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marmorated stink bug

Why the Big Stink Over This Little Bug- The Brown Marmorated Stink Bug


New Release by Kelly Estes, Cooperative Agricultural Pest Survey Coordinator for Illinois

It is not uncommon to find stink bugs during the summer near tree fruits such as apples or peaches or in the garden. During the fall months, stink bugs are looking for places to hide in order to survive the winter. The Brown Marmorated stink bug (BMSB) is an invasive pest that has been detected in Illinois and, like its native stink-bug counterparts, will also be in search of over-wintering sites. Unfortunately, the BMSB may be looking at your home as a retreat for the winter months. BMSB typically find cracks and crevices as points of entry into your home. It is important to seal around windows, doors, siding, pipes, etc. to eliminate the opportunity of invasion. If you already have BMSB in your home, sealing these areas will trap them inside where they will die. There are other areas that also provide shelter, such as storage sheds, barns and other protected sites.

It is not advised to use insecticide treatment after the BMSB has gained entry into your home. Treatment will not prevent additional invaders from entering the area. The removal of both dead and live stink bugs can be aided by the use of a vacuum. You should be aware that it may cause an unpleasant odor to your vacuum for a period of time. Insecticidal treatments to the outside of the home to prevent entry may be short lived and are also not recommended.

Identification of BMSB can be a bit of a challenge. Like other stink bugs, adult BMSB have the typical "shield" shaped body. Some key characteristics of BMSB are white bands on the antennae and legs, a distinct black and white pattern around their abdomen, and a smooth "shoulder" (other stink bugs have a jagged or rough "shoulder").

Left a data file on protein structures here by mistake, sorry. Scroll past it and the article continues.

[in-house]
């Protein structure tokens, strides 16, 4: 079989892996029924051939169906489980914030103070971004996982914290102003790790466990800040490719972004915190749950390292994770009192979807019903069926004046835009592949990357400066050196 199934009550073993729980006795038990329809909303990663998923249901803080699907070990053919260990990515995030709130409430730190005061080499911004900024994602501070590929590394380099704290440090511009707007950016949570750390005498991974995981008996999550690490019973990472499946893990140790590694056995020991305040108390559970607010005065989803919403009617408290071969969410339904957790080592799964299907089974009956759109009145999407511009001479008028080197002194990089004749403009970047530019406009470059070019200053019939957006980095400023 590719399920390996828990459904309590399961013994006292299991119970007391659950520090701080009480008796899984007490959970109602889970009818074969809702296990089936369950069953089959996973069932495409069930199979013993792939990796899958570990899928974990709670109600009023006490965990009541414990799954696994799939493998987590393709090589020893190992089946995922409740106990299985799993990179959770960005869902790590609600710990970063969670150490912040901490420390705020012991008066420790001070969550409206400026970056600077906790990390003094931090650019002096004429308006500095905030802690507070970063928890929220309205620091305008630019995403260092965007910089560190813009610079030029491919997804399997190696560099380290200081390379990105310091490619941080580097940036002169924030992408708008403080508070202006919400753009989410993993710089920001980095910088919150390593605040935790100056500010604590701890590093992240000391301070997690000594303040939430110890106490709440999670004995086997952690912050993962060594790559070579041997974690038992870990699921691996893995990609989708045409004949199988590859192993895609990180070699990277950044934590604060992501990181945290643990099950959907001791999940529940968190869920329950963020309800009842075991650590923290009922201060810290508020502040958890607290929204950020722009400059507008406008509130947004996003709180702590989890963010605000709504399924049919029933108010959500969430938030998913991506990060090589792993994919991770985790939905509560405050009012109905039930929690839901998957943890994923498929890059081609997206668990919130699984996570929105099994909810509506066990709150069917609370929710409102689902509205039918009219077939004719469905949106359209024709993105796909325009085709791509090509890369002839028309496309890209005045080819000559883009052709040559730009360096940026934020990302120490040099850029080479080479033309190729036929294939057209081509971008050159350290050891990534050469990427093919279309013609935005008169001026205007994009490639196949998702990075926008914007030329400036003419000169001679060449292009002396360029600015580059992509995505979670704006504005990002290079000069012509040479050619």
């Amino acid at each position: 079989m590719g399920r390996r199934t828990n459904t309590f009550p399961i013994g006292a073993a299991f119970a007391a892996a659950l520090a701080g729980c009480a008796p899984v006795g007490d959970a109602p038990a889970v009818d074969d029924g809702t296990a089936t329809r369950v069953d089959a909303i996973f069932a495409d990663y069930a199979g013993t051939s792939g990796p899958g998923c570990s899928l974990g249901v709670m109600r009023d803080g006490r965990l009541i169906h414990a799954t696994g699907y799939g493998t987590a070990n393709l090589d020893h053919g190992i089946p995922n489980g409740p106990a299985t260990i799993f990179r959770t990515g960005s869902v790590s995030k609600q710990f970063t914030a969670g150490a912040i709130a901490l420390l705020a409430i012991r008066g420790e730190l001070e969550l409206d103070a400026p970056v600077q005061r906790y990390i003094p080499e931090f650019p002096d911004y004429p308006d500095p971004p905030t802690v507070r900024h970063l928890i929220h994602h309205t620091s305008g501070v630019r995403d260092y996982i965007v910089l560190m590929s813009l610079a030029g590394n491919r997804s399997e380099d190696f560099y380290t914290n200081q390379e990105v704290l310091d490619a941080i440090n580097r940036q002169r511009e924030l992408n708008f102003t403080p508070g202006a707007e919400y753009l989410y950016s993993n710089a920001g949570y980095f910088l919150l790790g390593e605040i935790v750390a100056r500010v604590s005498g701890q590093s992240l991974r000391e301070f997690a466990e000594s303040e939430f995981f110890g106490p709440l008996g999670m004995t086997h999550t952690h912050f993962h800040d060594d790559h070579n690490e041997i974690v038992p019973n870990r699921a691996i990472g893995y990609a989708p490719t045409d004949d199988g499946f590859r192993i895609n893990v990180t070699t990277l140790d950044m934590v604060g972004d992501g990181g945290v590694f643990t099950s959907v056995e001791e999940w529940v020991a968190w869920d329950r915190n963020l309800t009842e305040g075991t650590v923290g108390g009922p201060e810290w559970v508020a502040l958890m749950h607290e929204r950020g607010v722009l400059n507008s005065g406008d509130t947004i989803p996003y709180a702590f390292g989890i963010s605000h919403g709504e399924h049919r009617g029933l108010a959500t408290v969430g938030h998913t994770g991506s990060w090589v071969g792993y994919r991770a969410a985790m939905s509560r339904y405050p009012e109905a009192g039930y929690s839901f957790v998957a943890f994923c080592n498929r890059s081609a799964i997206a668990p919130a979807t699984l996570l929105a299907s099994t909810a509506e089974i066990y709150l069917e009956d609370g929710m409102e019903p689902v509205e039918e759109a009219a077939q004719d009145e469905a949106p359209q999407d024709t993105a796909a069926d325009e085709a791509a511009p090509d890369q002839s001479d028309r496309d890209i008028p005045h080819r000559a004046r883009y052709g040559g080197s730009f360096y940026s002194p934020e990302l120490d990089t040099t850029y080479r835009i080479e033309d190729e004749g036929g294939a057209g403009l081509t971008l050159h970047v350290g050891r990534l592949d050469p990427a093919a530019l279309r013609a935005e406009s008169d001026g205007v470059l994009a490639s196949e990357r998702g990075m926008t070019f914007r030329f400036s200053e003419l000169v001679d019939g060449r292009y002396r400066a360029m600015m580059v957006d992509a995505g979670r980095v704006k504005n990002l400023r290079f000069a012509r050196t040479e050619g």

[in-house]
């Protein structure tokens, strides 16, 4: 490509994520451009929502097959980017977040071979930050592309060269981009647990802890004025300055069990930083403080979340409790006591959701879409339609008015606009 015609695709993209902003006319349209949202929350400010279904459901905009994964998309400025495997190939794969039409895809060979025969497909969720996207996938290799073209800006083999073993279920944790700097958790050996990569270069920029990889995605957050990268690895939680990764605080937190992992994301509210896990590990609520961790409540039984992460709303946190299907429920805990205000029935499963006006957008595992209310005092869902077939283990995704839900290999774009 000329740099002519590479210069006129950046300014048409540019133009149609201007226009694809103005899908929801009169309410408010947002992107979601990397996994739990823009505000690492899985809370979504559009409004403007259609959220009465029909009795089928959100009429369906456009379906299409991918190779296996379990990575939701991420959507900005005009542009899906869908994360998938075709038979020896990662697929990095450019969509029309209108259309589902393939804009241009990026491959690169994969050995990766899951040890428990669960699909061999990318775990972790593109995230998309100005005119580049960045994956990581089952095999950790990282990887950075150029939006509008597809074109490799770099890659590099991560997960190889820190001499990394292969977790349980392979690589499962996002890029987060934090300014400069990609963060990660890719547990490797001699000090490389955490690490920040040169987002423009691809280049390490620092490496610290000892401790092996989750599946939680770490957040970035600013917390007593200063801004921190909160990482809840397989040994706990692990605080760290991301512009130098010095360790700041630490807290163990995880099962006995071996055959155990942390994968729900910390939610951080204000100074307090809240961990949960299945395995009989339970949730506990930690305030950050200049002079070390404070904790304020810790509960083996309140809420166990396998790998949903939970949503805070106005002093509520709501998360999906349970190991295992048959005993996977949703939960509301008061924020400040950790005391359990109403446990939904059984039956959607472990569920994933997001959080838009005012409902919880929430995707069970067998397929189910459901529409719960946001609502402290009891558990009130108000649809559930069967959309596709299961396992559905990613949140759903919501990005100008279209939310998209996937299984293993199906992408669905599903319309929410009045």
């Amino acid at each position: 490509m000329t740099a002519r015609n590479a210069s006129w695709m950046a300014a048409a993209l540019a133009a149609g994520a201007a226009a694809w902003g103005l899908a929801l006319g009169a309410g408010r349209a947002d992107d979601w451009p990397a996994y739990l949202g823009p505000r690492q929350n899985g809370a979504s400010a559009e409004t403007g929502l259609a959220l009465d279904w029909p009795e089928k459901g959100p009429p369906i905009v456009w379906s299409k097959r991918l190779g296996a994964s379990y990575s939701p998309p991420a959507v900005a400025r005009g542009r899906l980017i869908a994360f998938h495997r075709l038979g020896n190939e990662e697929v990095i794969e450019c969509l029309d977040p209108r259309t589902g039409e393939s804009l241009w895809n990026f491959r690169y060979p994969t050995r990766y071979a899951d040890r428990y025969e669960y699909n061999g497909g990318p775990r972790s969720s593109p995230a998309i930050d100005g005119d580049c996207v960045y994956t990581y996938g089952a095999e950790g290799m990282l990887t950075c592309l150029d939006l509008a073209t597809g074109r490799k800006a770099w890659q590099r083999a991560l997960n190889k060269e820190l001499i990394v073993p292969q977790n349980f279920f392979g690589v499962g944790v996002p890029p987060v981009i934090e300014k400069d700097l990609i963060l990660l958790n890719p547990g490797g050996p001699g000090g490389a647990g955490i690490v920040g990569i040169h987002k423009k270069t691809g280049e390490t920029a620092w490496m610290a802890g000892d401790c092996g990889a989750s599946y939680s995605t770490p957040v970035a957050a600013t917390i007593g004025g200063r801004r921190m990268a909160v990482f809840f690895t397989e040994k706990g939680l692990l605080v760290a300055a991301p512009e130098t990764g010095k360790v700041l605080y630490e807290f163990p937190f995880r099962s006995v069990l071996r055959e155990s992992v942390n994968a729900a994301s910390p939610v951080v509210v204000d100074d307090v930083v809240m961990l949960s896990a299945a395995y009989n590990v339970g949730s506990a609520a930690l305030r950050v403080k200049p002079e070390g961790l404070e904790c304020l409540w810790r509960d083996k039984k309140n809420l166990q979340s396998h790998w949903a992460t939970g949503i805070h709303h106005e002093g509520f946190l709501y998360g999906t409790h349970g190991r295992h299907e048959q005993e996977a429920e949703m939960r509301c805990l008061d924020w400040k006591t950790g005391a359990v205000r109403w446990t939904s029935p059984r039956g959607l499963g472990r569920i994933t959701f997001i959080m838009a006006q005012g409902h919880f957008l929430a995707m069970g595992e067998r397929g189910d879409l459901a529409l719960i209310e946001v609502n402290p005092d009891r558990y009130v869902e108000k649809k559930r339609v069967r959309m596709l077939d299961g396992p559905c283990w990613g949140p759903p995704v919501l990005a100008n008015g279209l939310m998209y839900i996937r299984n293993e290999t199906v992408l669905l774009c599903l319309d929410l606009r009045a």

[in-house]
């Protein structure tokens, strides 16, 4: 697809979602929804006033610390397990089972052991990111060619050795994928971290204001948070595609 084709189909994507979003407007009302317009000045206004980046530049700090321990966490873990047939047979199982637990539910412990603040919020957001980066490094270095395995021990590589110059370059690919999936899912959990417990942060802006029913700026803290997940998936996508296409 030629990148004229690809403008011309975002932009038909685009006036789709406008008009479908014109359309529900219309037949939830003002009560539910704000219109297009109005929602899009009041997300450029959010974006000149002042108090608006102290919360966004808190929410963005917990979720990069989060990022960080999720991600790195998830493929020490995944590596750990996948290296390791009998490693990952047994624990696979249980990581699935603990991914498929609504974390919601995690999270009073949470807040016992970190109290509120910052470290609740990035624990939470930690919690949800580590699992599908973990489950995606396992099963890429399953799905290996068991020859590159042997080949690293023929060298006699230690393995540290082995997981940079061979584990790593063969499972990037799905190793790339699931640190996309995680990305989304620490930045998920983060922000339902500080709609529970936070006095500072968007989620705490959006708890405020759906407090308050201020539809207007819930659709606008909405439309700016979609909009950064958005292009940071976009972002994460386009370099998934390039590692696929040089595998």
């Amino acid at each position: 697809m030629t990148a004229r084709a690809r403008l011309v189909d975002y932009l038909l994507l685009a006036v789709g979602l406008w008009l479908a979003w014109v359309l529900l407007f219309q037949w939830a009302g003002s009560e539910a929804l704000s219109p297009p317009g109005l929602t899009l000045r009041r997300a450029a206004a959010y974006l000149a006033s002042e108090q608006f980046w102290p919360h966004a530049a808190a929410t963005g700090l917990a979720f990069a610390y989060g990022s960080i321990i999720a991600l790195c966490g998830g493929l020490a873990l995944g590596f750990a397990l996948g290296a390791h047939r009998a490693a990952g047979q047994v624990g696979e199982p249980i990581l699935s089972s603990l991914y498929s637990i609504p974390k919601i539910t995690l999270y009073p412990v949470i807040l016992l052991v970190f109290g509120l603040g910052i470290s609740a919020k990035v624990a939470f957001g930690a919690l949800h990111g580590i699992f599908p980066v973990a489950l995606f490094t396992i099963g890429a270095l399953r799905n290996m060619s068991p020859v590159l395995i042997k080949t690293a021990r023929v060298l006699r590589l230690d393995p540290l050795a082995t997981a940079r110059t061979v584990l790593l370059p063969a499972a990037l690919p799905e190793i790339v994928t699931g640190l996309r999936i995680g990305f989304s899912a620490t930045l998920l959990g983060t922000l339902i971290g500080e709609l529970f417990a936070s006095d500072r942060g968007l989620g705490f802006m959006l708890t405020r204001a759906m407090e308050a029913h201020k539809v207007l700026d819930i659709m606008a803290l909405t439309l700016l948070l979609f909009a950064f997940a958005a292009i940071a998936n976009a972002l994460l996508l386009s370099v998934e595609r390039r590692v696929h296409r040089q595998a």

One might ask, "Why such a big stink over such a little bug?" The BMSB has been found to be the cause of damage to a variety of fruits and vegetables, sometimes reducing their marketability. Damage is especially harmful to tree fruits as it can cause "cat facing," a distortion of the fruit that renders the fruit unmarketable as a fresh product. The Mid-Atlantic States had an estimated $37 million in economic losses in 2010.

There is still a lot to be learned about this new pest. A great resource of current BMSB research and news is being done by the Brown Marmorated Stink Bug (BMSB) IPM Working Group. They are currently working to find out more about the problems that are being caused by BMSB and what management practices are being followed. If you would like to contribute to the survey follow this link:https://www.surveymonkey.com/r/BMSBsurvey

Populations of BMSB are varied across the state depending on location. There have been larger populations of BMSB found in northeastern and southwestern Illinois. The BMSB has expanded its range into Montgomery and Sangamon Counties in 2015.

If you discover the BMSB, please send specimens that you collect in a crush-proof container to Kelly Estes, Cooperative Agricultural Pest Survey Coordinator for Illinois at the following address: Illinois Natural History Survey, 1816 S. Oak Street, Champaign, IL 61820. Kelly will also examine photographs if sent via email to her email address:kcook8@illinois.edu.



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